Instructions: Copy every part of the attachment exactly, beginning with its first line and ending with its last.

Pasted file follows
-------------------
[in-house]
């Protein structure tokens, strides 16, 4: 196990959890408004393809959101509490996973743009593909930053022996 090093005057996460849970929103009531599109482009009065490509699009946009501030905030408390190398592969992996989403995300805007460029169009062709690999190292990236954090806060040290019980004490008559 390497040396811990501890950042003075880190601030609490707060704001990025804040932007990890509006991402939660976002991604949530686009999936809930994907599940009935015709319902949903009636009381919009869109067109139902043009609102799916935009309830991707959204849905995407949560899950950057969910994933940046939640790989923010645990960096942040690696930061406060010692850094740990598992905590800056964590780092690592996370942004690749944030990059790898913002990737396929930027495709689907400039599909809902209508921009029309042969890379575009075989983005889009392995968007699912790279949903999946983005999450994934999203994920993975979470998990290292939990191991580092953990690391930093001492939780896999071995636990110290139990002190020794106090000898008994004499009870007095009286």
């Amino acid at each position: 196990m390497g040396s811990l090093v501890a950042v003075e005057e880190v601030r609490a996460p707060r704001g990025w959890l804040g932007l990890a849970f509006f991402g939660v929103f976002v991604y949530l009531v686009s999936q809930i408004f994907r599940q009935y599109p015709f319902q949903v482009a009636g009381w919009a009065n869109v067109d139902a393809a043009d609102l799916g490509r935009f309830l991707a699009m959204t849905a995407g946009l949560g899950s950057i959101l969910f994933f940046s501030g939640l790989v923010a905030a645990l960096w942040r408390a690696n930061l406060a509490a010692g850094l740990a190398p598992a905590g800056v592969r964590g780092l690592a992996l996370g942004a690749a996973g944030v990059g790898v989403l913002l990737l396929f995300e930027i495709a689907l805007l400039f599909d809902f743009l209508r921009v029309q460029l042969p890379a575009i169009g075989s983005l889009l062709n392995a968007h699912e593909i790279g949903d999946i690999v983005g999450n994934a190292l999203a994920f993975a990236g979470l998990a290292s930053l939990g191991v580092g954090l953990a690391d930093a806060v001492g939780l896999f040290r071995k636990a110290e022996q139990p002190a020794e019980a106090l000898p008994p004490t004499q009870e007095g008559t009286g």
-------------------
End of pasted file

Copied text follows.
[in-house]
């Protein structure tokens, strides 16, 4: 196990959890408004393809959101509490996973743009593909930053022996 090093005057996460849970929103009531599109482009009065490509699009946009501030905030408390190398592969992996989403995300805007460029169009062709690999190292990236954090806060040290019980004490008559 390497040396811990501890950042003075880190601030609490707060704001990025804040932007990890509006991402939660976002991604949530686009999936809930994907599940009935015709319902949903009636009381919009869109067109139902043009609102799916935009309830991707959204849905995407949560899950950057969910994933940046939640790989923010645990960096942040690696930061406060010692850094740990598992905590800056964590780092690592996370942004690749944030990059790898913002990737396929930027495709689907400039599909809902209508921009029309042969890379575009075989983005889009392995968007699912790279949903999946983005999450994934999203994920993975979470998990290292939990191991580092953990690391930093001492939780896999071995636990110290139990002190020794106090000898008994004499009870007095009286």
């Amino acid at each position: 196990m390497g040396s811990l090093v501890a950042v003075e005057e880190v601030r609490a996460p707060r704001g990025w959890l804040g932007l990890a849970f509006f991402g939660v929103f976002v991604y949530l009531v686009s999936q809930i408004f994907r599940q009935y599109p015709f319902q949903v482009a009636g009381w919009a009065n869109v067109d139902a393809a043009d609102l799916g490509r935009f309830l991707a699009m959204t849905a995407g946009l949560g899950s950057i959101l969910f994933f940046s501030g939640l790989v923010a905030a645990l960096w942040r408390a690696n930061l406060a509490a010692g850094l740990a190398p598992a905590g800056v592969r964590g780092l690592a992996l996370g942004a690749a996973g944030v990059g790898v989403l913002l990737l396929f995300e930027i495709a689907l805007l400039f599909d809902f743009l209508r921009v029309q460029l042969p890379a575009i169009g075989s983005l889009l062709n392995a968007h699912e593909i790279g949903d999946i690999v983005g999450n994934a190292l999203a994920f993975a990236g979470l998990a290292s930053l939990g191991v580092g954090l953990a690391d930093a806060v001492g939780l896999f040290r071995k636990a110290e022996q139990p002190a020794e019980a106090l000898p008994p004490t004499q009870e007095g008559t009286g």